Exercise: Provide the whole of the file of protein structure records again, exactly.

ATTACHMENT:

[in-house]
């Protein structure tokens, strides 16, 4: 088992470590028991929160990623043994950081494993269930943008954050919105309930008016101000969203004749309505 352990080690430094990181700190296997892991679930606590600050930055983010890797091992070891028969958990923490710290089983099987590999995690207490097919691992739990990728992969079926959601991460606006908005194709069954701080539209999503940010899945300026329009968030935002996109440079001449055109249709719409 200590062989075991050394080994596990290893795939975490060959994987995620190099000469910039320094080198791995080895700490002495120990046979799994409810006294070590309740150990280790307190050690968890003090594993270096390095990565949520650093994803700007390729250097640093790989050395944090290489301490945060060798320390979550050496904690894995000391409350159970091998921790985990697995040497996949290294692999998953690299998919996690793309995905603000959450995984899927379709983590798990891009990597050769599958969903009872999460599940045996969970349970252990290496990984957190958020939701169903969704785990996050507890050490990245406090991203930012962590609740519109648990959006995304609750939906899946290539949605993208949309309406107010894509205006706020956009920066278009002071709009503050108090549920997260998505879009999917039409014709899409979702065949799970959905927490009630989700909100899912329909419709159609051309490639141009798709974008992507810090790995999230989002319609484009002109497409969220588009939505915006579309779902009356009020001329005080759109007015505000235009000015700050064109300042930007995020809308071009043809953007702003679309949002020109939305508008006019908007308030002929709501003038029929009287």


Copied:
[in-house]
């Protein structure tokens, strides 16, 4: 088992470590028991929160990623043994950081494993269930943008954050919105309930008016101000969203004749309505 352990080690430094990181700190296997892991679930606590600050930055983010890797091992070891028969958990923490710290089983099987590999995690207490097919691992739990990728992969079926959601991460606006908005194709069954701080539209999503940010899945300026329009968030935002996109440079001449055109249709719409 200590062989075991050394080994596990290893795939975490060959994987995620190099000469910039320094080198791995080895700490002495120990046979799994409810006294070590309740150990280790307190050690968890003090594993270096390095990565949520650093994803700007390729250097640093790989050395944090290489301490945060060798320390979550050496904690894995000391409350159970091998921790985990697995040497996949290294692999998953690299998919996690793309995905603000959450995984899927379709983590798990891009990597050769599958969903009872999460599940045996969970349970252990290496990984957190958020939701169903969704785990996050507890050490990245406090991203930012962590609740519109648990959006995304609750939906899946290539949605993208949309309406107010894509205006706020956009920066278009002071709009503050108090549920997260998505879009999917039409014709899409979702065949799970959905927490009630989700909100899912329909419709159609051309490639141009798709974008992507810090790995999230989002319609484009002109497409969220588009939505915006579309779902009356009020001329005080759109007015505000235009000015700050064109300042930007995020809308071009043809953007702003679309949002020109939305508008006019908007308030002929709501003038029929009287």